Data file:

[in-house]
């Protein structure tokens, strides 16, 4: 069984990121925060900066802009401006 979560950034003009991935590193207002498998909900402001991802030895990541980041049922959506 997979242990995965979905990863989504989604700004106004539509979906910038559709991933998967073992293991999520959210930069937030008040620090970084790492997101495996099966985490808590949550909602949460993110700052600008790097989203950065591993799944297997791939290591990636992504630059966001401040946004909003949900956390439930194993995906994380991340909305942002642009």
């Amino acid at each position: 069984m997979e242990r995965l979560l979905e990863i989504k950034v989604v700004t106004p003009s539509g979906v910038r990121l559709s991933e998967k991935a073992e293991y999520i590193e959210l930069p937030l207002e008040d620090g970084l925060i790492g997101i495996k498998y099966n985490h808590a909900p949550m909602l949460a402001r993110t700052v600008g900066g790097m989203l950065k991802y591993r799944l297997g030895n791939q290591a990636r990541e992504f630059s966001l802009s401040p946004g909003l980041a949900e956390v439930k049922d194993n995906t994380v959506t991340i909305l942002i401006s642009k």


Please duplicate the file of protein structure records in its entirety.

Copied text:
[in-house]
């Protein structure tokens, strides 16, 4: 069984990121925060900066802009401006 979560950034003009991935590193207002498998909900402001991802030895990541980041049922959506 997979242990995965979905990863989504989604700004106004539509979906910038559709991933998967073992293991999520959210930069937030008040620090970084790492997101495996099966985490808590949550909602949460993110700052600008790097989203950065591993799944297997791939290591990636992504630059966001401040946004909003949900956390439930194993995906994380991340909305942002642009």
């Amino acid at each position: 069984m997979e242990r995965l979560l979905e990863i989504k950034v989604v700004t106004p003009s539509g979906v910038r990121l559709s991933e998967k991935a073992e293991y999520i590193e959210l930069p937030l207002e008040d620090g970084l925060i790492g997101i495996k498998y099966n985490h808590a909900p949550m909602l949460a402001r993110t700052v600008g900066g790097m989203l950065k991802y591993r799944l297997g030895n791939q290591a990636r990541e992504f630059s966001l802009s401040p946004g909003l980041a949900e956390v439930k049922d194993n995906t994380v959506t991340i909305l942002i401006s642009k």